By Emma Fogt, MBA, MS, RD, LDN, FAND
Recent studies suggest just like catching a cold, stress is contagious. It can travel in social circles, from one person to another, like a germ that floats from one coworker to the next. Personal stress not only affects ourselves, but can also infect our friends, our families, and even strangers nearby.
Here’s an example from my own life: I remember being on a BOLT bus getting ready to depart to NYC. Suddenly the driver went A-wall on a poor passenger who placed his bag on an empty seat. The driver was flailing his arms, swearing at the passenger and screaming at the top of his lungs for the passenger to get off the bus. The inadvertent result? I was so stressed out that I felt sick to my stomach! As the passenger got off the bus – so did I. I had absorbed that secondhand stress of the driver and passenger, and it had infected my body and mind.
Now let’s take a look at a research-backed example: Researchers from NYU and the Emotion Health and Physiology Laboratory at the University of San Francisco have studied how mother’s stress levels affect their babies. In their study, mother’s stress levels were measured with an EKG to see if their babies absorbed their personal stress signals. As it turned out, the baby’s sympathetic responses did match their mother’s stress levels. If mothers were more stressed, their own heart rates went up, as did the rates of their baby’s.
Stress can be hard to avoid, which is why it’s important to be mindful of both how you let it affect you and of others around you. On the bright side, there are lots of strategies and mechanisms you can utilize to minimize its impact in your life. By controlling your stress levels, you can boost your own health and energy, and simultaneously reduce the secondhand stress you may transfer onto others.
Here are three ways to handle the contagious stress that might be thrown your way:
- Avoid stressful situations. Yes, this is obviously easier said than done, but if you know a certain situation or environment places a repeated negative tension on your life, seek alternatives. Don’t needlessly walk into a pressurized situation if there are better options out there.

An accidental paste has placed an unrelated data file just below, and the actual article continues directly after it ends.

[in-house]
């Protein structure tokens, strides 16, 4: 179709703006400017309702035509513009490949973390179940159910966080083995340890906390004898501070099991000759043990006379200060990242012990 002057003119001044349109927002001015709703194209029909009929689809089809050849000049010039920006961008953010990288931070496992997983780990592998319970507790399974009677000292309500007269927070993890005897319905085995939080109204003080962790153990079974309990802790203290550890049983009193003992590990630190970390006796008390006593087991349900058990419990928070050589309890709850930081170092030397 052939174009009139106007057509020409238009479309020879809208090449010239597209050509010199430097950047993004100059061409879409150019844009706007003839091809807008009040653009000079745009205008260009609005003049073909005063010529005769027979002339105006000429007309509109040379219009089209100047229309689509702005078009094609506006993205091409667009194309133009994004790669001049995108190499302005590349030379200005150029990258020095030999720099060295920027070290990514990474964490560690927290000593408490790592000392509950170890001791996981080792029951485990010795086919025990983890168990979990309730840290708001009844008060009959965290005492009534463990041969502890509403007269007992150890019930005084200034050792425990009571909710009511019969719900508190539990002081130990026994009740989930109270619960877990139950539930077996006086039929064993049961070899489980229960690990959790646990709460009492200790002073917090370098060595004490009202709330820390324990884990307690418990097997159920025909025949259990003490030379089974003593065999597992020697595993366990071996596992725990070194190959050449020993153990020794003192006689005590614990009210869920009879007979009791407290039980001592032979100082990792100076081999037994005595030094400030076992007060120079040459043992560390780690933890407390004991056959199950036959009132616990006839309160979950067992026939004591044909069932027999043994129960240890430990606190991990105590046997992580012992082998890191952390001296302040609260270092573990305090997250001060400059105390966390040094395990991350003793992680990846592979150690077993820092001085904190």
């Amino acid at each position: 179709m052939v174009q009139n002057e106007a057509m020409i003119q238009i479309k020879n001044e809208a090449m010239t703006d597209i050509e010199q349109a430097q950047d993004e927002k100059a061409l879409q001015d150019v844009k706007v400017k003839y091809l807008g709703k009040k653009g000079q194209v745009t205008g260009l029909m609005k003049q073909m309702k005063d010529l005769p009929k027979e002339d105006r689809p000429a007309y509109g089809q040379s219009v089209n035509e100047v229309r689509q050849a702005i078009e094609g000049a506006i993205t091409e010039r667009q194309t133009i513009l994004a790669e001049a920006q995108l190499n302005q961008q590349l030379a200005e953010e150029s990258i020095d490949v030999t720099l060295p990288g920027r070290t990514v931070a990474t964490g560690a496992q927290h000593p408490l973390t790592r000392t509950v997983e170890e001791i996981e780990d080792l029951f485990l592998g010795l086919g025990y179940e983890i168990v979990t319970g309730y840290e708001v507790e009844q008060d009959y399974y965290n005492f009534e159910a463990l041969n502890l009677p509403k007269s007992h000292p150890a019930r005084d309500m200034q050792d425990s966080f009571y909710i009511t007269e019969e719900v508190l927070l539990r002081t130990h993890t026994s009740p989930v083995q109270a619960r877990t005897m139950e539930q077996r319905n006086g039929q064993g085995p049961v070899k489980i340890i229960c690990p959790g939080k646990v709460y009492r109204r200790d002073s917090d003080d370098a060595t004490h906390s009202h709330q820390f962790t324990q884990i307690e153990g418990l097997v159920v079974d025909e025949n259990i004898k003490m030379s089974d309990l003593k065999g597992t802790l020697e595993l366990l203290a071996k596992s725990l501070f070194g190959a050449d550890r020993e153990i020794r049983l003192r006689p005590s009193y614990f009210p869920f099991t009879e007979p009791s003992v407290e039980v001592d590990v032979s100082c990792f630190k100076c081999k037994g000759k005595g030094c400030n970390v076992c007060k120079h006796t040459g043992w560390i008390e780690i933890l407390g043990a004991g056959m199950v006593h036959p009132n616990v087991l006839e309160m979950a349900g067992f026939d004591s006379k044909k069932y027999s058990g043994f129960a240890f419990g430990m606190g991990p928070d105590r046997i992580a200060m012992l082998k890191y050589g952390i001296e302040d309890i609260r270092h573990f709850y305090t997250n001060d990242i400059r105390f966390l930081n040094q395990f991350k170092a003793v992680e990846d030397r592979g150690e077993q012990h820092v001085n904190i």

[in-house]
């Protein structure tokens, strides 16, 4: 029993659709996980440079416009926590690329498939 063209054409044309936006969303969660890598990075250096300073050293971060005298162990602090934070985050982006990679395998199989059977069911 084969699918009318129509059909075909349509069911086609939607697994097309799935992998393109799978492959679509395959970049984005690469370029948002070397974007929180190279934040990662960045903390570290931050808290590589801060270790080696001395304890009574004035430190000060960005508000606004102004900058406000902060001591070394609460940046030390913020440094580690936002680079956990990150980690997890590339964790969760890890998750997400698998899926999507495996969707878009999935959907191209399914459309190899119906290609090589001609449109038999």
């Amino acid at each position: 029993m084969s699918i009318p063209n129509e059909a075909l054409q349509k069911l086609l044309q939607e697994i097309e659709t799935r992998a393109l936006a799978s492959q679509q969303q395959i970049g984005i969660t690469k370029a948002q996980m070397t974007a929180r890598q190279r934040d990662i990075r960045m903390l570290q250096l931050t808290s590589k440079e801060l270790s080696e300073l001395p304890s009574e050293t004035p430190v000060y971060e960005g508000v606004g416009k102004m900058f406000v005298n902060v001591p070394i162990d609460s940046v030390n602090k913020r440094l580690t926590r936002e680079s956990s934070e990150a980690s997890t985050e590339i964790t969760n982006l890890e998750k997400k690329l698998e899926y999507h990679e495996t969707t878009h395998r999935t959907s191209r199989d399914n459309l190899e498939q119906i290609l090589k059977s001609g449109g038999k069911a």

- Determine how you will react to stress. Instead of letting stress stick to you like Velcro, just imagine, you are made of Teflon. The stress just slides off. You don’t absorb it, but instead block it from your mind so that you can fill yourself with positive energy. What you don’t let get to you can’t control your life (or health!).
- Use coping mechanisms like meditation and deep breathing to refocus your energy and move away from the tension that stress can bring. When you feel your palms start to get sweaty, your head start to throb, or perhaps your anxiety levels start to skyrocket, stop for a moment and evaluate from where these symptoms are coming. Take a deep breath. Take two deep breaths. If you can, take 3 minutes of deep breaths, and feel how this simple act can center and refuel you. Then, remind yourself, you can take charge of the situation, and that anything can be accomplished when you slow down and take one step at a time.
Emma Fogt, MBA, MS, RD, LDN, FAND is a Wellness Expert, Speaker & Author. She is seen as a Nutrition Expert in the local media and enjoys cooking up a storm with corporations via Culinary Team Building. Her programs offer leaders and emerging leaders talks, webinars and workshops on wellness, wellbeing and work-life fit. Emma is an active member of Nutrition Entrepreneurs (Chair 2012-13), The National Speaker’s Association and a Fellow of the Academy of Nutrition & Dietetics. Emma’s first book published by ewomenwellness is entitled: Having YOUR All, How Self-Care Leads to an Energized, Empowered and Effective Life!
By Lizzie Meyers
Finding the perfect gifts for everyone on your list, arranging travel plans, and all the while, keeping up with your work at the office – whew, this time of year can be exhausting. Expectations and planning during the holiday season tend to cause people to neglect their own happiness. Often, we strive for what is actually an unrealistic idea of how we picture the holidays should be.
Rarely will you find a gift to please everyone without spending a fortune. Hardly ever will a holiday pass without a disagreement between family members or friends. You will likely have to neglect some plans in order to accommodate for others. The reality of the holidays, and everything else in life for that matter, is that they won’t turn out “perfectly” and that’s entirely okay! The sooner we accept this fact, the sooner we can let go, relax and enjoy the festivities.